China just boosted bank liquidity by 843%, adding further pressure on the yuan as the currency suffers its weakest year in almost 3 decades

Party and state leaders Xi Jinping, Li Keqiang, Wang Huning and Han Zheng meet with representatives of model civil servants who are in Beijing to attend a national award ceremony at the Great Hall of the People in Beijing, capital of China, Aug. 30, 2022.
China's Xi Jinping.Li Xueren/Xinhua via Getty Images
  • This week, the People's Bank of China injected 868 billion yuan ($122 billion) into its banking system compared to 92 billion yuan the prior week.

  • The Golden Week holiday next week and Communist Party events are likely reasons for the massive cash influx.

  • But the liquidity boost adds more pressure on the yuan, which is on track for its worst annual performance since 1994.

The People's Bank of China provided a massive liquidity boost to the financial sector this week ahead of key national events.

The central bank injected a net 868 billion yuan ($122 billion) into its banking system, compared to 92 billion yuan the prior week. That's the most since January 2019 and marks an 843% weekly increase.

This week's daily injections ranged from 133 billion yuan to 198 billion yuan, up from 12 billion yuan to 24 billion yuan a week ago, according to Bloomberg.

China often takes steps to ensure there is enough liquidity during major holidays, with Golden Week starting this weekend. This week's outsized cash injection also coincides with twice-a-decade leadership summit next month.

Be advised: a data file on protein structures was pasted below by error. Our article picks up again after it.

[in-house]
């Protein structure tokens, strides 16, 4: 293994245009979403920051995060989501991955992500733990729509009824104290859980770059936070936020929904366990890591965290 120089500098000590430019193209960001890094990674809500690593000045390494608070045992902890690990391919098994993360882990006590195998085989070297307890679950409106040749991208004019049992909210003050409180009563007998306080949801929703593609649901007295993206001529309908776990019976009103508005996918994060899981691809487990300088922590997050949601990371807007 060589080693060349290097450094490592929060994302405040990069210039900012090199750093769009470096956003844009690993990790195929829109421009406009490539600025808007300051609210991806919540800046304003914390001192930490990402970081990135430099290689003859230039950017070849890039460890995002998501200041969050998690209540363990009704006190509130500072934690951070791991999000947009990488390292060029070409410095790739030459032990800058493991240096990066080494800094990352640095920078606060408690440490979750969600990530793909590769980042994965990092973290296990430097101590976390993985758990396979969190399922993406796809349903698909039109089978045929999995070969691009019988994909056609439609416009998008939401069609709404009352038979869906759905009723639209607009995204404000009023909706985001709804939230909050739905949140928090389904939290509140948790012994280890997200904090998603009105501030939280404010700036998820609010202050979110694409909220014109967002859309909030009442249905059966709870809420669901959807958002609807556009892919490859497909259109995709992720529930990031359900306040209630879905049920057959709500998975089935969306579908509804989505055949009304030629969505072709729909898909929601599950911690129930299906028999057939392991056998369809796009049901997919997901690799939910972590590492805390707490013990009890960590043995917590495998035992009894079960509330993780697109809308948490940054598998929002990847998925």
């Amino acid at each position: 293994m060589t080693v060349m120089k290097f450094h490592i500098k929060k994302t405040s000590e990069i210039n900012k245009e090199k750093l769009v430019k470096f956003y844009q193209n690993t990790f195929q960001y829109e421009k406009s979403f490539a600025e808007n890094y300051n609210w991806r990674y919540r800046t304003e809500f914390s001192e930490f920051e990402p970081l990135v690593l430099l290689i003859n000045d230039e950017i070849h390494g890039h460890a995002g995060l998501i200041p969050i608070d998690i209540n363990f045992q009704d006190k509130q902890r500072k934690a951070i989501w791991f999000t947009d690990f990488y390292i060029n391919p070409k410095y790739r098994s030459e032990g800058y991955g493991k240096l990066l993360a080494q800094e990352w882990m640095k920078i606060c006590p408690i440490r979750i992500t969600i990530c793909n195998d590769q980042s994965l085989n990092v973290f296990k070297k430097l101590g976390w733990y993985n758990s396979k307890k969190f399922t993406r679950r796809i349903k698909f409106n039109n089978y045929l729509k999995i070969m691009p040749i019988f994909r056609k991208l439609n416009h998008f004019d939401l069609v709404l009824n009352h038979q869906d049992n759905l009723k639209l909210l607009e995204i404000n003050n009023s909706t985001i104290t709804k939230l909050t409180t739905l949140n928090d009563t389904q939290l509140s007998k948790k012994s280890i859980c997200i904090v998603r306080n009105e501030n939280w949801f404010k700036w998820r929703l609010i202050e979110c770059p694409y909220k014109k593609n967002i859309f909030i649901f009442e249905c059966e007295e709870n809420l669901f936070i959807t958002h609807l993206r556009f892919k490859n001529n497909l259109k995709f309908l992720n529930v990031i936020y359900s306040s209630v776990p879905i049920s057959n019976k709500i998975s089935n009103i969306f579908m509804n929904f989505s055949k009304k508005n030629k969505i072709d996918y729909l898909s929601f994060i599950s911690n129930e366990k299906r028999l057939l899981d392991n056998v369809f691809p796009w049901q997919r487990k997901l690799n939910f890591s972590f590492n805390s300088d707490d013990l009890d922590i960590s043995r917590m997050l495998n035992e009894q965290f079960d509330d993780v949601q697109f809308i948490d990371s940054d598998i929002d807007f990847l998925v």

But flooding the banking system with extra cash adds downward pressure on the yuan, which is on pace for its worst annual performance since 1994. On Friday, the yuan slipped 0.12% against the dollar to hit 7.1161 and has shed more than 11% so far this year.

Earlier this week, the offshore unit depreciated to its lowest point ever against the greenback, and its domestic counterpart dropped to its weakest level since the 2008 financial crisis

So far, the People's Bank of China has refrained from raising benchmark rates, but instead has eased them to stimulate growth in an economy plagued by COVID-19 lockdowns, a property crisis, and supply chain issues. It has, however, consistently moved to support the yuan via strong biases to its currency reference rate.

Signs of another effort to prop up the yuan emerged earlier this week. China's central bank told major state-run banks to prepare to sell dollar holdings while buying offshore yuan, sources told Reuters.

The Federal Reserve, meanwhile, has fought to cool inflation and maintained an aggressive policy path this year, with three consecutive 75-basis-point interest rate hikes. That hawkishness has pushed the dollar to multi-decade highs and put pressure on other central banks to join up in a "reverse currency war."

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